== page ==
Andrew Moore, Platts: Coal Supply: Will We Overcorrect?
This article was originally published in Issue 1, 2016 of American Coal magazine – read the full issue (and past issues) on the ACC website by Clicking Here
Coal Supply: Will We Overcorrect?
By: Andrew Moore, Platts
According to recent forecasts from the Energy Information Administration, US coal production could dip to 784 million st in 2016, the lowest annual total since 1983.
Should the forecast prove correct, US coal production will have dropped 21.4% since 2014. In percentage terms, it would be largest two year decline since the EIA began tracking coal production in 1949.
It’s a similar story for power sector coal demand. The EIA projects 710.7 million st will be consumed in 2016, which would be a 3.9% drop from 2015 . But in 2015, power sector consumption dropped 13.1% from the prior year, the largest year-over-year decline going back to 1949.
Some market watchers have suggested 2016’s power sector demand could drop even further, as low natural gas prices continue to sap consumption.
Coal producers have reacted with production cuts. And while it’s clear a structural shift is underway in the US power market, coal remains a cyclical commodity, which begs the question: Is an overcorrection at risk?
“The market goes in cycles,” said John Hanou, of Hanou Energy Consulting. “Production cuts and stockpile depletion will inevitably cause another shortage, which will allow prices to increase. The question is when will it happen again.”
In December 2015, utility stockpiles averaged 197.1 million st, per the EIA. The monthly figure was 15.4% higher than the five-year average for the month, but just slightly below the all-time record of 203.8 million st set in November 2009.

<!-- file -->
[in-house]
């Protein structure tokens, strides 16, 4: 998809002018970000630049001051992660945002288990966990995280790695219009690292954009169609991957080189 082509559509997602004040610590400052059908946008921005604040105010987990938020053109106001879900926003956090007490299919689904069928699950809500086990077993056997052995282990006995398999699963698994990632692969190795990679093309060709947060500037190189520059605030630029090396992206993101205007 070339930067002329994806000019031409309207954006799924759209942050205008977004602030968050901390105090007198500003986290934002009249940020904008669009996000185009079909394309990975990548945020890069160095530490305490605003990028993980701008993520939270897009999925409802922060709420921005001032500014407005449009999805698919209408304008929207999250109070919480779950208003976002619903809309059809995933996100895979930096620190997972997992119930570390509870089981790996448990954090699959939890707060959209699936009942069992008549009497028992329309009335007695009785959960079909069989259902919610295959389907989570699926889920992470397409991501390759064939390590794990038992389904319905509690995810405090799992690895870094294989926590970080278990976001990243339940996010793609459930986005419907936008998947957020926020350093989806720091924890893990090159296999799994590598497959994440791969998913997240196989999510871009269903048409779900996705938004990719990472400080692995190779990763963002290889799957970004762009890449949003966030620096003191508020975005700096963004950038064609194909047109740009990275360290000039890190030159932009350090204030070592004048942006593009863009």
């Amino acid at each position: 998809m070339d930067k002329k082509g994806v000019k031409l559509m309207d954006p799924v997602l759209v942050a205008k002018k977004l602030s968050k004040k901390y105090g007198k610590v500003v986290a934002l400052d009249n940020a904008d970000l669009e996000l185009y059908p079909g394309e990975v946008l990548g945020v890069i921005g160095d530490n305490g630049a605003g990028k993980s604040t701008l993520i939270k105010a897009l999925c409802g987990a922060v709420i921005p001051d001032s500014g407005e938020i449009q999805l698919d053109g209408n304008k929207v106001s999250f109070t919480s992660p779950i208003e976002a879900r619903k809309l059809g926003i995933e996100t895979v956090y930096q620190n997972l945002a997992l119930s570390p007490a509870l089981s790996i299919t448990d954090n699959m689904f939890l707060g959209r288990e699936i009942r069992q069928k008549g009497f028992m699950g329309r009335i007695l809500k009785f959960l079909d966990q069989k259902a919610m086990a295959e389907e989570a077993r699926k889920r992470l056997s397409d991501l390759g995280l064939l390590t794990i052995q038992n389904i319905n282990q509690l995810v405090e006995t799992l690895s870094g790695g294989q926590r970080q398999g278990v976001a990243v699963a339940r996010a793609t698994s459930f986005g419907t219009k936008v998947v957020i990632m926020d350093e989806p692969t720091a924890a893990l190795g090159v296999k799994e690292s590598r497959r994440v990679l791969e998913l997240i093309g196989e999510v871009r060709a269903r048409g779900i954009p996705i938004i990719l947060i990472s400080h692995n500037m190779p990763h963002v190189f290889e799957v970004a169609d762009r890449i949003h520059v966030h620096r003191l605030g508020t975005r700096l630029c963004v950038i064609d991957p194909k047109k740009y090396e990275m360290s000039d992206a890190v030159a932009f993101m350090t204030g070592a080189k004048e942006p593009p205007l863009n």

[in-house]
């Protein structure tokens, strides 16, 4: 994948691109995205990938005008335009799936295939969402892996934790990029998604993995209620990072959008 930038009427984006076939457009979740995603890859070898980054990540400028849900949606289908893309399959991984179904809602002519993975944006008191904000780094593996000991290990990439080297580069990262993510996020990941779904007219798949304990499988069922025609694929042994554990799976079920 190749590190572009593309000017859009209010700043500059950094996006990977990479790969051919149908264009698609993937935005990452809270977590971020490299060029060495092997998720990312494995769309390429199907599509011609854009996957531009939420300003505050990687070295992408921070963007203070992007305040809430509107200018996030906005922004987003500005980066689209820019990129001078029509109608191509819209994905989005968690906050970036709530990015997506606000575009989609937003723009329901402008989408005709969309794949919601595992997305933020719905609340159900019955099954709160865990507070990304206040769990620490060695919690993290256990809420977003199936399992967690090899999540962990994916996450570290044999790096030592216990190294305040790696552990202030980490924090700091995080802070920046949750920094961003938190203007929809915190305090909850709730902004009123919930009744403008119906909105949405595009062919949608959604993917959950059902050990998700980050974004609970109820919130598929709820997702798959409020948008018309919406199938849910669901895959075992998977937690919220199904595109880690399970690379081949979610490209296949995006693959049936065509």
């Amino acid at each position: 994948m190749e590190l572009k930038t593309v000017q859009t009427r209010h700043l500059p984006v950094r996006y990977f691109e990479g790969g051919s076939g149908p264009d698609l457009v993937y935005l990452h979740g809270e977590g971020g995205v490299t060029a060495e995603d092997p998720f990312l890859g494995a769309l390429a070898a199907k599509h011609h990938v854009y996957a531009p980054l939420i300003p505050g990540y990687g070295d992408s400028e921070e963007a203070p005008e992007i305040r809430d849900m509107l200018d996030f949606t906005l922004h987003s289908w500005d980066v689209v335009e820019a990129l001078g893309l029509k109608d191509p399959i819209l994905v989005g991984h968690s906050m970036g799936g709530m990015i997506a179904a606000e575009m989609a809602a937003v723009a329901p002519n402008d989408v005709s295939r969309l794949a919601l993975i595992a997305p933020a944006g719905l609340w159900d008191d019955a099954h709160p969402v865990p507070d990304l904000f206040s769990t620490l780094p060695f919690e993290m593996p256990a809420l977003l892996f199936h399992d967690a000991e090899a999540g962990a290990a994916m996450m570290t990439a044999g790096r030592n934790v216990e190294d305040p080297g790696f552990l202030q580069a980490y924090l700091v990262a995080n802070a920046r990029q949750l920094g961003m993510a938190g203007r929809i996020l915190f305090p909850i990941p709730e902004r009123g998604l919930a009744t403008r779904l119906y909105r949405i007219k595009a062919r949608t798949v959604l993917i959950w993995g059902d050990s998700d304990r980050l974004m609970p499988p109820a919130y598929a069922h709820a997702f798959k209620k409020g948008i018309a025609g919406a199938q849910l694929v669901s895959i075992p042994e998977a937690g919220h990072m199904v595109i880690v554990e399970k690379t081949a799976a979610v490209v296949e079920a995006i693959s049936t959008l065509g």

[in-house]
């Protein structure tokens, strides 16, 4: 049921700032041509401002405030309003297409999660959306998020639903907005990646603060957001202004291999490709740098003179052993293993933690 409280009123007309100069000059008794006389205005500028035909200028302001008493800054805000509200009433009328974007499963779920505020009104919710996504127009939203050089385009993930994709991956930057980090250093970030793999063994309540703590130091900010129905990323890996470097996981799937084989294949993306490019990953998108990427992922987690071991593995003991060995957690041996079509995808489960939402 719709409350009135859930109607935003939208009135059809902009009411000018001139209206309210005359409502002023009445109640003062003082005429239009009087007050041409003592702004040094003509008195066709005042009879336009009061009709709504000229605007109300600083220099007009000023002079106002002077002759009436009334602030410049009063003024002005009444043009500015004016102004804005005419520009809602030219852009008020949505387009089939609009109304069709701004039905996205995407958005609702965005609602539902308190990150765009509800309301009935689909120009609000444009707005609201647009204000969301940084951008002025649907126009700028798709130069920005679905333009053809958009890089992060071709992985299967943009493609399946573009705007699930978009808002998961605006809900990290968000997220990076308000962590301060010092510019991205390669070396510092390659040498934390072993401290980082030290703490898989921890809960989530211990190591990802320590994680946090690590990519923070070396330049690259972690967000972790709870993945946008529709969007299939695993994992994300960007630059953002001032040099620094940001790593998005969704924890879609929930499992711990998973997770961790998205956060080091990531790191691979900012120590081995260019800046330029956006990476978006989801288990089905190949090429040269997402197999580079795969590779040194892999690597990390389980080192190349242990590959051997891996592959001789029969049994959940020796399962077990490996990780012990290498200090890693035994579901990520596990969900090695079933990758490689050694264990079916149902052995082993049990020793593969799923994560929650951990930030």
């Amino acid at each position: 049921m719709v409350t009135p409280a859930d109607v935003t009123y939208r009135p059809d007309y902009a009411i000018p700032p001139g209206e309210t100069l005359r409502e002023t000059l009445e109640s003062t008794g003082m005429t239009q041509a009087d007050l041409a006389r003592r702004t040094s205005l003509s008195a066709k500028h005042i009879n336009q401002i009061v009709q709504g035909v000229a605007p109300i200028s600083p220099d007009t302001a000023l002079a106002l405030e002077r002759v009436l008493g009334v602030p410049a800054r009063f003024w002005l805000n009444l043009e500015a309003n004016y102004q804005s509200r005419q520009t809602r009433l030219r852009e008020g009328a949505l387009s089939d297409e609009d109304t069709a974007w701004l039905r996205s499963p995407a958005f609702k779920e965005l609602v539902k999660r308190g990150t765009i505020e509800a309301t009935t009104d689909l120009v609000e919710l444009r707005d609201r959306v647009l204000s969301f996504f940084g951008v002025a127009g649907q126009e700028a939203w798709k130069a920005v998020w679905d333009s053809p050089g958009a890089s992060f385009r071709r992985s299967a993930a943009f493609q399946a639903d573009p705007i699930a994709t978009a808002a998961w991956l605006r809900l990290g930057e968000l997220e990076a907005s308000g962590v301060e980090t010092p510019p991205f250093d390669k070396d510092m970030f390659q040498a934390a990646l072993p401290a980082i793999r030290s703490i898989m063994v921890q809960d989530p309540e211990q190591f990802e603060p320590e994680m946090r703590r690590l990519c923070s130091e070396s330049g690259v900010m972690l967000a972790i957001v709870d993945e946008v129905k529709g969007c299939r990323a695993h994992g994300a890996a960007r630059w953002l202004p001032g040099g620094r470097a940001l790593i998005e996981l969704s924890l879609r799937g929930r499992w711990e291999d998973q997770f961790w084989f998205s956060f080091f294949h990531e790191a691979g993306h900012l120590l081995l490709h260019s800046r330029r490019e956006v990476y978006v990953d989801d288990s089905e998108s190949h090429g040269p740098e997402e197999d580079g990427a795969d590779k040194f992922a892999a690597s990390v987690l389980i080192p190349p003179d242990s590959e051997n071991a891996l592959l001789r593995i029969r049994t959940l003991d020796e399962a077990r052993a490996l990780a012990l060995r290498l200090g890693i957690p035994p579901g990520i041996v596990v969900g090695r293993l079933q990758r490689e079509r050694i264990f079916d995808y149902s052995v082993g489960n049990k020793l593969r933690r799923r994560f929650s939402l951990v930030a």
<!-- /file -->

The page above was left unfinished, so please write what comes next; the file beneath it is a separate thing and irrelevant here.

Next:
A big reason for the increase in December was the ongoing impact of cheap natural gas on utilities that burned subbituminous (Powder River Basin) coal. With Henry Hub natural gas futures prices averaging below $2.50/MMBtu in the fourth quarter, many PRB-burning utilities switched to gas.
As a result, subbituminous stockpiles grew to an all-time high in December of 109.4 million st, nearly 27% higher than the monthly five-year average.
Since then, subbituminous prices have tracked lower. The monthly average of the Platts assessment for the over-the-counter PRB 8,800 Btu/lb futures contract totaled $9.82/st in February, a nearly three-year low.
“Those stockpiles need to drop to 50 million st,” said Hanou. “The only way to do that is to produce less and ship less.”
PRB production totaled 99.5 million st in the fourth quarter of 2015, according to the Mine Safety and Health Administration. The total was down 8.7% from the prior quarter and down 12.9% from the year-ago quarter.
For 2016, at least two PRB producers, Peabody Energy and Cloud Peak Energy, have said they plan to further cut production. The other two major PRB producers, Alpha Natural Resources and Arch Coal, both of whom have filed for bankruptcy protection, haven’t publicly discussed 2016 production but each showed quarter-over-quarter and year-over-year declines in the fourth quarter, perhaps signaling the two will continue to scale back.
In addition, EIA estimates for the first quarter of 2016 show PRB coal production tracking roughly 27% below last year’s levels.